Retro Review - 'The Mummy'
I was in love with The Mummy when it first came out in 1999. The movie was a gateway drug to horror for me; it had action, adventure and some pretty decent scares. The film was also one of the first DVDs I ever owned, and I proudly displayed that shiny gold “Ultimate Edition” DVD on my shelf. Well, with a fresh blu-ray of the film in hand it’s time to dust off the cob webs and give it another go.
The film follows Evey (Rachel Weisz), O’Connell (Brendan Fraser) and Jonathan (John Hannah) as they journey to Hamunaptra to find ancient treasure. Of course, it doesn’t all go as planned and they resurrect the mummy, Imhotep (Arnold Vosloo), and must find a way to stop him.
Say what you will about Stephen Sommers, but this is the closest anyone has come to replicating the adventurous spirit of Spielberg’s Indiana Jones films. There are tombs, mummies, ancient curses, well-staged action sequences and charming characters that I actually care about.
Brendan Fraser is effortlessly charismatic as O’Connell and strikes a convincing figure as an action star and it’s a wonder as to why this film didn’t catapult him into super-stardom. Rachel Weisz is also excellent as Evey, a character that if played by anyone lesser would have fallen completely flat. She’s smart but also a bit of a klutz. Then we have Arnold Vosloo as the titular mummy, Imhotep. I love this guy, he’s evil, but I couldn’t help but enjoy watching him wreak havoc on Egypt; sucking the souls out of some cocky Americans and building an army of zombified civilians to walk the streets whilst chanting his name. John Hannah plays the lovable buffoon, Jonathan, who is also Evey’s brother, and he’s used just sparingly enough to not verge on being obnoxious.
The action, as briefly mentioned, is for the most part, great. Sommers, who had a growing interest in CGI, was still held back by the times and that ends up working in the film’s favor. The action is mostly practical, with the majority of the CGI being implemented into bringing Imhotep to life, and while it hasn’t aged spectacularly, it still looks leaps and bound better than its sequel, The Mummy Returns. For instance, there’s a great battle sequence that kicks off the film that actually has a pretty grand sense of scale and awareness of geography. There’s also a good number of sequences that cleverly combine action with horror. The mummy kills in surprisingly gruesome ways for a PG-13 movie, and there are some truly scary moments, such as one where one of the Americans loses his glasses in dark tomb, and runs into none other than the mummy Imhotep himself, who proceeds to remove his eyes and tongue. It’s this slight edge that made The Mummy such a joy, and a perfect first step in the ladder to being a horror fan.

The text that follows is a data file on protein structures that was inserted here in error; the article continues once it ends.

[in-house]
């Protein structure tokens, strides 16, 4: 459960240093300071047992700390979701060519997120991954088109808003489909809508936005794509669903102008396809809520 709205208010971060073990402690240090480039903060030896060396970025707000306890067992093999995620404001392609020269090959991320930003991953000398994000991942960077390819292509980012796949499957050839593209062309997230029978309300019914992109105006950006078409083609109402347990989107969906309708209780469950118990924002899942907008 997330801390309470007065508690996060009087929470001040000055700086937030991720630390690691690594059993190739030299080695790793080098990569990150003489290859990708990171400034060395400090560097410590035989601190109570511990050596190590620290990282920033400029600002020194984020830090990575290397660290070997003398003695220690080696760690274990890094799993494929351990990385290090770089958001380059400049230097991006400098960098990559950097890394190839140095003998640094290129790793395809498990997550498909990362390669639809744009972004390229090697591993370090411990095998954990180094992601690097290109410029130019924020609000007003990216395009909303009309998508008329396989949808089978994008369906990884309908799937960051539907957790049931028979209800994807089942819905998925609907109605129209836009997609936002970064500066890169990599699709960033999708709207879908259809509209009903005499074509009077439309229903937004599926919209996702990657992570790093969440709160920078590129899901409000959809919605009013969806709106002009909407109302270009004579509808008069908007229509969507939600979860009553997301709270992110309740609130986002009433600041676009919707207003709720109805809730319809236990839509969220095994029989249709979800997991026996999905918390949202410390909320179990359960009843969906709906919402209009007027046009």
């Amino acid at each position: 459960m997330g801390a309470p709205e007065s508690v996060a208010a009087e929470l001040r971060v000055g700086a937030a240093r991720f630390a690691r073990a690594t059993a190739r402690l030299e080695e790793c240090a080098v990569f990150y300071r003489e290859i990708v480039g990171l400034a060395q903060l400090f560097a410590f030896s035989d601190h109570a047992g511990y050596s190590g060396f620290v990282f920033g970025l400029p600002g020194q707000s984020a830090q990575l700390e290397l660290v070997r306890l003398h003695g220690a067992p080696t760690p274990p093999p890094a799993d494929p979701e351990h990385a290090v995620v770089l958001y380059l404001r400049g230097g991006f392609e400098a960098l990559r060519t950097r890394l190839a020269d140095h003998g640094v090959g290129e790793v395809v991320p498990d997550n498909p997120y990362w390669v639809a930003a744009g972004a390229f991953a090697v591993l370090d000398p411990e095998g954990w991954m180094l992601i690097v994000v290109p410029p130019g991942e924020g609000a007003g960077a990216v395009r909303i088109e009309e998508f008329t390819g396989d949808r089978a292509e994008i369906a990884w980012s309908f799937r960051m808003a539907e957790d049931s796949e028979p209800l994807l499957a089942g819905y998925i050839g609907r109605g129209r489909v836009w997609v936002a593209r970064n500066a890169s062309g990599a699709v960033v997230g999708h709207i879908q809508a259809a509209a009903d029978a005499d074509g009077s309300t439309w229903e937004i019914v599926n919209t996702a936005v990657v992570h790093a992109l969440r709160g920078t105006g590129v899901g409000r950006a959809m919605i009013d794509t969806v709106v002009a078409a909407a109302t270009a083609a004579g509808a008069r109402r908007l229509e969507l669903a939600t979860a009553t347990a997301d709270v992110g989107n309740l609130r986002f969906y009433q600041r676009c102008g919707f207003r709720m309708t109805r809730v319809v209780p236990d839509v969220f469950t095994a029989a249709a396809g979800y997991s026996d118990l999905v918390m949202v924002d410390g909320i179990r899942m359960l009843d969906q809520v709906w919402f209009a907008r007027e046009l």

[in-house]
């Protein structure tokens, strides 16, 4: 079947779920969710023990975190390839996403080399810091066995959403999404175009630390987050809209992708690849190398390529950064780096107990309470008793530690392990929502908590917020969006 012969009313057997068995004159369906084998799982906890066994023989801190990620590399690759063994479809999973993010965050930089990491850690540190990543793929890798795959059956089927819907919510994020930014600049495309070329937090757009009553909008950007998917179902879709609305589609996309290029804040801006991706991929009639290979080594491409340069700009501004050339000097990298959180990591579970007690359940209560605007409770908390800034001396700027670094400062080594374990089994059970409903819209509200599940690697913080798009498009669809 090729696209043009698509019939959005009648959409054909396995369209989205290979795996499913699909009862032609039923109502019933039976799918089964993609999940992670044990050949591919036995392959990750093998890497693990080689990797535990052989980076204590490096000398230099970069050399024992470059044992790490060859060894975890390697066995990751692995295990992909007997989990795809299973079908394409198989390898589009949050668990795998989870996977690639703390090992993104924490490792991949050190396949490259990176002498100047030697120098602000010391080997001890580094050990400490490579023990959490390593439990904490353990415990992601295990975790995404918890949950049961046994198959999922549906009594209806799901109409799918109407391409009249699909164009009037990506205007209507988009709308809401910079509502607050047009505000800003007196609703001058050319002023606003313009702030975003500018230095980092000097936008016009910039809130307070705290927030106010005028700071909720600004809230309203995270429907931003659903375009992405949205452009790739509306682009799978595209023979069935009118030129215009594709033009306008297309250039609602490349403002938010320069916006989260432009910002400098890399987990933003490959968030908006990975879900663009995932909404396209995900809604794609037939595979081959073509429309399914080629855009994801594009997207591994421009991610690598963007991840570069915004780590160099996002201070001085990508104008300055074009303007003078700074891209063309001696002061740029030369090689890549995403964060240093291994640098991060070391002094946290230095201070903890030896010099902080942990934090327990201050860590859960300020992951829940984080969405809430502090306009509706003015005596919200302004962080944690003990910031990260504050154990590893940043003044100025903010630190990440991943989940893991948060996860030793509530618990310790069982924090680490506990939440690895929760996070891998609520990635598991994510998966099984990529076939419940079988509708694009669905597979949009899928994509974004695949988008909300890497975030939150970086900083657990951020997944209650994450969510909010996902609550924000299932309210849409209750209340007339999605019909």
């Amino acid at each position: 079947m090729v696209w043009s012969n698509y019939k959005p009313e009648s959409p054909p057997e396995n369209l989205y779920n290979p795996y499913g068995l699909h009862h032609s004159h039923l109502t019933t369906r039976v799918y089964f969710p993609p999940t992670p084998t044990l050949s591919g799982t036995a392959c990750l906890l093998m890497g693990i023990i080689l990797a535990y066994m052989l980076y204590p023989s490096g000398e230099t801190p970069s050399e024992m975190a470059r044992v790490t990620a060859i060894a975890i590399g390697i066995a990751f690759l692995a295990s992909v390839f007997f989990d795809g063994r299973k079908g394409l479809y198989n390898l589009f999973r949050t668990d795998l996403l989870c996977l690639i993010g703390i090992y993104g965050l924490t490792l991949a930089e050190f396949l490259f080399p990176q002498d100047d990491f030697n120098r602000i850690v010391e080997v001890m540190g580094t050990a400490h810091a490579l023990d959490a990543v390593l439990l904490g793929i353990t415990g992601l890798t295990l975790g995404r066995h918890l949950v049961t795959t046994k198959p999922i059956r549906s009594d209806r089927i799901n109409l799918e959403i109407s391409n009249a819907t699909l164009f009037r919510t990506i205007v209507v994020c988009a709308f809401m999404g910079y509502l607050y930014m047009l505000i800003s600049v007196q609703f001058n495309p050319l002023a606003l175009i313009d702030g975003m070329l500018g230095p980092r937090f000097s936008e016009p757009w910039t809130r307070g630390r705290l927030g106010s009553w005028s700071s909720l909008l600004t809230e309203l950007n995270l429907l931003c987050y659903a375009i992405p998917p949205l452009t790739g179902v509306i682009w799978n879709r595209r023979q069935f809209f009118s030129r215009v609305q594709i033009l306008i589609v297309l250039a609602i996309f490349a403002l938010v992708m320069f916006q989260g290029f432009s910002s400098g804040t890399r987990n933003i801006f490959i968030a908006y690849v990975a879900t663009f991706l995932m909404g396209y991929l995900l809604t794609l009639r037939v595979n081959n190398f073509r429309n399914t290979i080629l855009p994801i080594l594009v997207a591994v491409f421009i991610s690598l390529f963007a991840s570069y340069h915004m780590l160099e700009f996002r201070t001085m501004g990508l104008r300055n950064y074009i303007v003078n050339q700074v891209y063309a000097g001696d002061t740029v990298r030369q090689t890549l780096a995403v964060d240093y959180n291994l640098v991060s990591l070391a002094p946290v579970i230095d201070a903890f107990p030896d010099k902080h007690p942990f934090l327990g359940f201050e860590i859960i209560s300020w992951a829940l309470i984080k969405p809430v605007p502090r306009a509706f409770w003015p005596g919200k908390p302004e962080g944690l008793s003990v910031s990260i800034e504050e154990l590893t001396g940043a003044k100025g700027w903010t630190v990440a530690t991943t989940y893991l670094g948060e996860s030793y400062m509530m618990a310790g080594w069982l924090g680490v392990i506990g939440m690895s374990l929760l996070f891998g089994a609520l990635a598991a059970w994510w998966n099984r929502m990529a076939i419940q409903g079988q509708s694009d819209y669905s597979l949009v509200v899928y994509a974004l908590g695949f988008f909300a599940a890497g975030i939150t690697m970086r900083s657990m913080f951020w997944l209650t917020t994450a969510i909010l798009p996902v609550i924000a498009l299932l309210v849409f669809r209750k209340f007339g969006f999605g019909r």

Now there are problems with the film, and it’s miles from being perfect. I think the first half of this movie is stronger than the second, by a long shot. The movie gives way to a half-baked middle-act where plagues are unleashed on Egypt. The effects are weak and the threat never feels real. There’s fire raining from the sky, the moon has eclipsed the sun and the water has turned to blood, but it’s sort of shrugged off like it’s not a big deal. Fortunately, the finale is rousing fun and brings things back down to earth and wraps the story up in satisfying fashion, it’s just too bad that Sommers felt the need to over-indulge on needless sequences that don’t really add much to the proceedings.
Admittedly, I watched this film through rose-tinted glasses, and, well, as you may have already predicted; I really, truly like this movie. It has flaws to be sure, but it’s still a riotous good time and it makes me wish Brendan Fraser had had a more fruitful career going forward, because he’s charming as hell here.